“I wrote to the Orioles because we were the Orioles,” said Faulkner, who was 36 that summer. “And I wrote to Mookie because Seth was a big Mets fan and Mookie was his favorite player.”
“But I never heard anything back,” Faulkner said.
Finding out that his letter not only reached Wilson but prompted a phone call was extremely gratifying, said Faulkner, as he and Knauer stood outside the Forked River House on Friday night. They were at the restaurant to complete a circle that was 24 years in the making: Wilson was signing autographs, and Knauer and Faulkner were going to thank him together for reaching out to a young boy that summer so long ago. The Forked River House has hosted other Mets in recent weeks, including Howard Johnson and Darryl Strawberry.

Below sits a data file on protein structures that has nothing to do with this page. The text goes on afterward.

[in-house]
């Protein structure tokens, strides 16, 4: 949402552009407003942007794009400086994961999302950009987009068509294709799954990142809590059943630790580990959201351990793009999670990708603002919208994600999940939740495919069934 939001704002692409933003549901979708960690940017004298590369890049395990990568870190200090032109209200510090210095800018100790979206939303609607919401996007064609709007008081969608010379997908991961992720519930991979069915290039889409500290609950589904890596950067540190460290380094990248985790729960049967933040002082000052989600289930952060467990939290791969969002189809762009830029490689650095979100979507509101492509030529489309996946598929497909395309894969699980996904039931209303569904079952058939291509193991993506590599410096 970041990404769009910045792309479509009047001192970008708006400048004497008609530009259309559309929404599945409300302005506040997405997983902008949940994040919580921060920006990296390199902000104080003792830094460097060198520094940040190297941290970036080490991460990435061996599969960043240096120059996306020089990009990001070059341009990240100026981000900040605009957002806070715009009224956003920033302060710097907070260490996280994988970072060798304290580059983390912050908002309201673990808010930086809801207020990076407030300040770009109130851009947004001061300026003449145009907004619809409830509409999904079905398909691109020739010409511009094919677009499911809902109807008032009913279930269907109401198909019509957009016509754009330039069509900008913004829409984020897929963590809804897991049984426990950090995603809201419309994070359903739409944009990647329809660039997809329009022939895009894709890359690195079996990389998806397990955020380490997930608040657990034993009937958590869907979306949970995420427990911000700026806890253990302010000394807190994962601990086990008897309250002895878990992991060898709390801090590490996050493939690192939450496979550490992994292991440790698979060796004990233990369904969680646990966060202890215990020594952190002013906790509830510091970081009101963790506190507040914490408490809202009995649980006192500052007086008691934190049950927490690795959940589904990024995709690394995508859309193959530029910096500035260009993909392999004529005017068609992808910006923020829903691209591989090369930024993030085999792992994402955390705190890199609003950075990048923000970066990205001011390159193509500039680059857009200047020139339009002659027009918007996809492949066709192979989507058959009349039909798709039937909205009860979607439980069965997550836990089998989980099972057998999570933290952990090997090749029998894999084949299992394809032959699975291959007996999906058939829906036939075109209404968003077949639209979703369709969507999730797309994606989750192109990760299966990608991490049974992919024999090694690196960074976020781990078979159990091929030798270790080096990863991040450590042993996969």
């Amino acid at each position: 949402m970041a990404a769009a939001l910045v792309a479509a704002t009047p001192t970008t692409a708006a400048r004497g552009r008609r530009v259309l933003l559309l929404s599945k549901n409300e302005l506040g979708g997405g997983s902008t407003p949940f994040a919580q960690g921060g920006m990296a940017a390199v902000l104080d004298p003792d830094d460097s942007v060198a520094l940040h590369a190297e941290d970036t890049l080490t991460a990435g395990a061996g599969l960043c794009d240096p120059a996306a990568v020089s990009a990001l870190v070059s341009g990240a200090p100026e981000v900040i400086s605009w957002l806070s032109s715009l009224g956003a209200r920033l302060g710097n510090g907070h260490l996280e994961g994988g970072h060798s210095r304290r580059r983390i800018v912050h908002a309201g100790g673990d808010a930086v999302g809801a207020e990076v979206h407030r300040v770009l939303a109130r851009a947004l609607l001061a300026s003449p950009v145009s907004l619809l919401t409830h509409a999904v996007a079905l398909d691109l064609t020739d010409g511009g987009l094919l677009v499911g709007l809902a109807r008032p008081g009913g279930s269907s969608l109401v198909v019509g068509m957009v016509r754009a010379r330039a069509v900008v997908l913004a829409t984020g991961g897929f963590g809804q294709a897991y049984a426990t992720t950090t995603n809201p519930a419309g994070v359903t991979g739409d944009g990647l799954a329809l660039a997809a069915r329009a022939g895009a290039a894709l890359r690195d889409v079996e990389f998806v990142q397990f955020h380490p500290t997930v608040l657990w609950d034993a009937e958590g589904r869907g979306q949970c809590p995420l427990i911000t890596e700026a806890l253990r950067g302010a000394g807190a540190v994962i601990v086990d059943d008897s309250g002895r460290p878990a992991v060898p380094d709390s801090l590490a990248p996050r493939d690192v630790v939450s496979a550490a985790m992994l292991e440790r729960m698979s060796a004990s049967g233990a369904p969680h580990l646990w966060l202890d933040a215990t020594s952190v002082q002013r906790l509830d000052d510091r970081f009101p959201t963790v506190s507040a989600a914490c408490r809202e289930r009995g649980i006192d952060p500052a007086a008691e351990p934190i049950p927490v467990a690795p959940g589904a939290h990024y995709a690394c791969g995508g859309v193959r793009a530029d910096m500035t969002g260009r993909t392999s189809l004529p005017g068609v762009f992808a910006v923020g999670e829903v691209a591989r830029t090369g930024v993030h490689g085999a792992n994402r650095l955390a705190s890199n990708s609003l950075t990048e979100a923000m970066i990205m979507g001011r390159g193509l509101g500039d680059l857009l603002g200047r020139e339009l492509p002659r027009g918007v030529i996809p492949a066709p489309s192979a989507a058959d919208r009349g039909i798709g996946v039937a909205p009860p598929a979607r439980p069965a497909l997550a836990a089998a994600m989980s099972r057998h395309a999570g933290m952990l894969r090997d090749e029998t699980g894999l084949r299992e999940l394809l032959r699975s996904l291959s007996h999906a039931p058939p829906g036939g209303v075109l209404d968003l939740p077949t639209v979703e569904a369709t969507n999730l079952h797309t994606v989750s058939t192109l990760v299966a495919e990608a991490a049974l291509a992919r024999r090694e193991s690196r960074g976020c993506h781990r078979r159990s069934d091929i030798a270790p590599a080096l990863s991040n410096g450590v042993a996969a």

“I have the utmost respect for him to take the time to make that phone call,” said Faulkner, who’s a New York Yankees fan but likes Wilson because of the way he's always conducted himself. “It (the phone call to Knauer) raises your admiration of someone like that.”
Inside the restaurant, there were dozens of people clad in Mets shirts and gear, waiting in line to get a few moments with the former Mets star, whose name will forever be linked with the team’s 1986 World Series championship, as it was Wilson’s single down the first base line that went through the legs of Boston Red Sox first baseman Bill Buckner in the 10th inning of Game 6, allowing the Mets to win the game and the series. (Wilson said he and Buckner are now good friends and speak frequently.)
“I loved Mookie Wilson,” said Knauer, who’s a corrections officer at the Ocean County Jail, Toms River. As he waited in line for his turn to speak with his idol, the giddy nervousness was apparent on his face.
“I’ve been to Mets games and I’ve wanted to yell ‘Thank you’ to him, but I never felt like I was close enough,” Knauer said.
As Wilson began signing the jersey placed before him, Faulkner recounted the story as Knauer stood, almost speechless.